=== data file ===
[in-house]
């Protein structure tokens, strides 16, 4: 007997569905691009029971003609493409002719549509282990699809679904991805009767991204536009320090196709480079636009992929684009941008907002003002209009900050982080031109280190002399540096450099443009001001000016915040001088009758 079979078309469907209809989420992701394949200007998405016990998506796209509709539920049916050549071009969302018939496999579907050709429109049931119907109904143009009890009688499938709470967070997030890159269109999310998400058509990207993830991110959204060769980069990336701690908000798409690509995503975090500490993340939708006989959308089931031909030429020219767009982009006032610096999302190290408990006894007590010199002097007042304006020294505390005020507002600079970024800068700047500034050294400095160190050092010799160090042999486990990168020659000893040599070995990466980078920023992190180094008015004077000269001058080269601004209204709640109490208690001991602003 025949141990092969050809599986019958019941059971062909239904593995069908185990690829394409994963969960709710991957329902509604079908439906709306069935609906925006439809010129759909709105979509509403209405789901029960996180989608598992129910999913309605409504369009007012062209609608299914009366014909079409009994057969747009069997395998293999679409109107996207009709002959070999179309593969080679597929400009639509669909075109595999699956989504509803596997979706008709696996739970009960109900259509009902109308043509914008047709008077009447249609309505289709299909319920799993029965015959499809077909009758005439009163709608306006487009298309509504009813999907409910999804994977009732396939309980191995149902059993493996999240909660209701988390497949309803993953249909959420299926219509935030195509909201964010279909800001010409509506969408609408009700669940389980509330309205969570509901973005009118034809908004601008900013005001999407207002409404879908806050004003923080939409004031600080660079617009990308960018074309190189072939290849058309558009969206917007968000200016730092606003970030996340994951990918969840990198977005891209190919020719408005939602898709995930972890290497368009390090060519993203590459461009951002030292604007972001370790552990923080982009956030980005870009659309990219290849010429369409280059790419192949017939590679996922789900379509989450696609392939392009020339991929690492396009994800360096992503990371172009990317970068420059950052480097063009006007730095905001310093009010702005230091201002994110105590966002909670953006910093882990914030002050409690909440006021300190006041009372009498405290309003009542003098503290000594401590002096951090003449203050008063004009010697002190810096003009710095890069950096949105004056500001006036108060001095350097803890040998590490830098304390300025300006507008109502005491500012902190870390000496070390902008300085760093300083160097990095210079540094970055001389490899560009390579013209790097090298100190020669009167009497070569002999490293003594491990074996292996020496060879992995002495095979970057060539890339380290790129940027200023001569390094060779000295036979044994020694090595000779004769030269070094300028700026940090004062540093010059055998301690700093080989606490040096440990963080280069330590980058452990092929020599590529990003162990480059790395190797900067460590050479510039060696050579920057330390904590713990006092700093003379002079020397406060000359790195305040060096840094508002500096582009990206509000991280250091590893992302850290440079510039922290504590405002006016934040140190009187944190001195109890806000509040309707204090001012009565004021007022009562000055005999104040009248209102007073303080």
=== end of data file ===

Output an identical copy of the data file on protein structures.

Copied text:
[in-house]
């Protein structure tokens, strides 16, 4: 007997569905691009029971003609493409002719549509282990699809679904991805009767991204536009320090196709480079636009992929684009941008907002003002209009900050982080031109280190002399540096450099443009001001000016915040001088009758 079979078309469907209809989420992701394949200007998405016990998506796209509709539920049916050549071009969302018939496999579907050709429109049931119907109904143009009890009688499938709470967070997030890159269109999310998400058509990207993830991110959204060769980069990336701690908000798409690509995503975090500490993340939708006989959308089931031909030429020219767009982009006032610096999302190290408990006894007590010199002097007042304006020294505390005020507002600079970024800068700047500034050294400095160190050092010799160090042999486990990168020659000893040599070995990466980078920023992190180094008015004077000269001058080269601004209204709640109490208690001991602003 025949141990092969050809599986019958019941059971062909239904593995069908185990690829394409994963969960709710991957329902509604079908439906709306069935609906925006439809010129759909709105979509509403209405789901029960996180989608598992129910999913309605409504369009007012062209609608299914009366014909079409009994057969747009069997395998293999679409109107996207009709002959070999179309593969080679597929400009639509669909075109595999699956989504509803596997979706008709696996739970009960109900259509009902109308043509914008047709008077009447249609309505289709299909319920799993029965015959499809077909009758005439009163709608306006487009298309509504009813999907409910999804994977009732396939309980191995149902059993493996999240909660209701988390497949309803993953249909959420299926219509935030195509909201964010279909800001010409509506969408609408009700669940389980509330309205969570509901973005009118034809908004601008900013005001999407207002409404879908806050004003923080939409004031600080660079617009990308960018074309190189072939290849058309558009969206917007968000200016730092606003970030996340994951990918969840990198977005891209190919020719408005939602898709995930972890290497368009390090060519993203590459461009951002030292604007972001370790552990923080982009956030980005870009659309990219290849010429369409280059790419192949017939590679996922789900379509989450696609392939392009020339991929690492396009994800360096992503990371172009990317970068420059950052480097063009006007730095905001310093009010702005230091201002994110105590966002909670953006910093882990914030002050409690909440006021300190006041009372009498405290309003009542003098503290000594401590002096951090003449203050008063004009010697002190810096003009710095890069950096949105004056500001006036108060001095350097803890040998590490830098304390300025300006507008109502005491500012902190870390000496070390902008300085760093300083160097990095210079540094970055001389490899560009390579013209790097090298100190020669009167009497070569002999490293003594491990074996292996020496060879992995002495095979970057060539890339380290790129940027200023001569390094060779000295036979044994020694090595000779004769030269070094300028700026940090004062540093010059055998301690700093080989606490040096440990963080280069330590980058452990092929020599590529990003162990480059790395190797900067460590050479510039060696050579920057330390904590713990006092700093003379002079020397406060000359790195305040060096840094508002500096582009990206509000991280250091590893992302850290440079510039922290504590405002006016934040140190009187944190001195109890806000509040309707204090001012009565004021007022009562000055005999104040009248209102007073303080």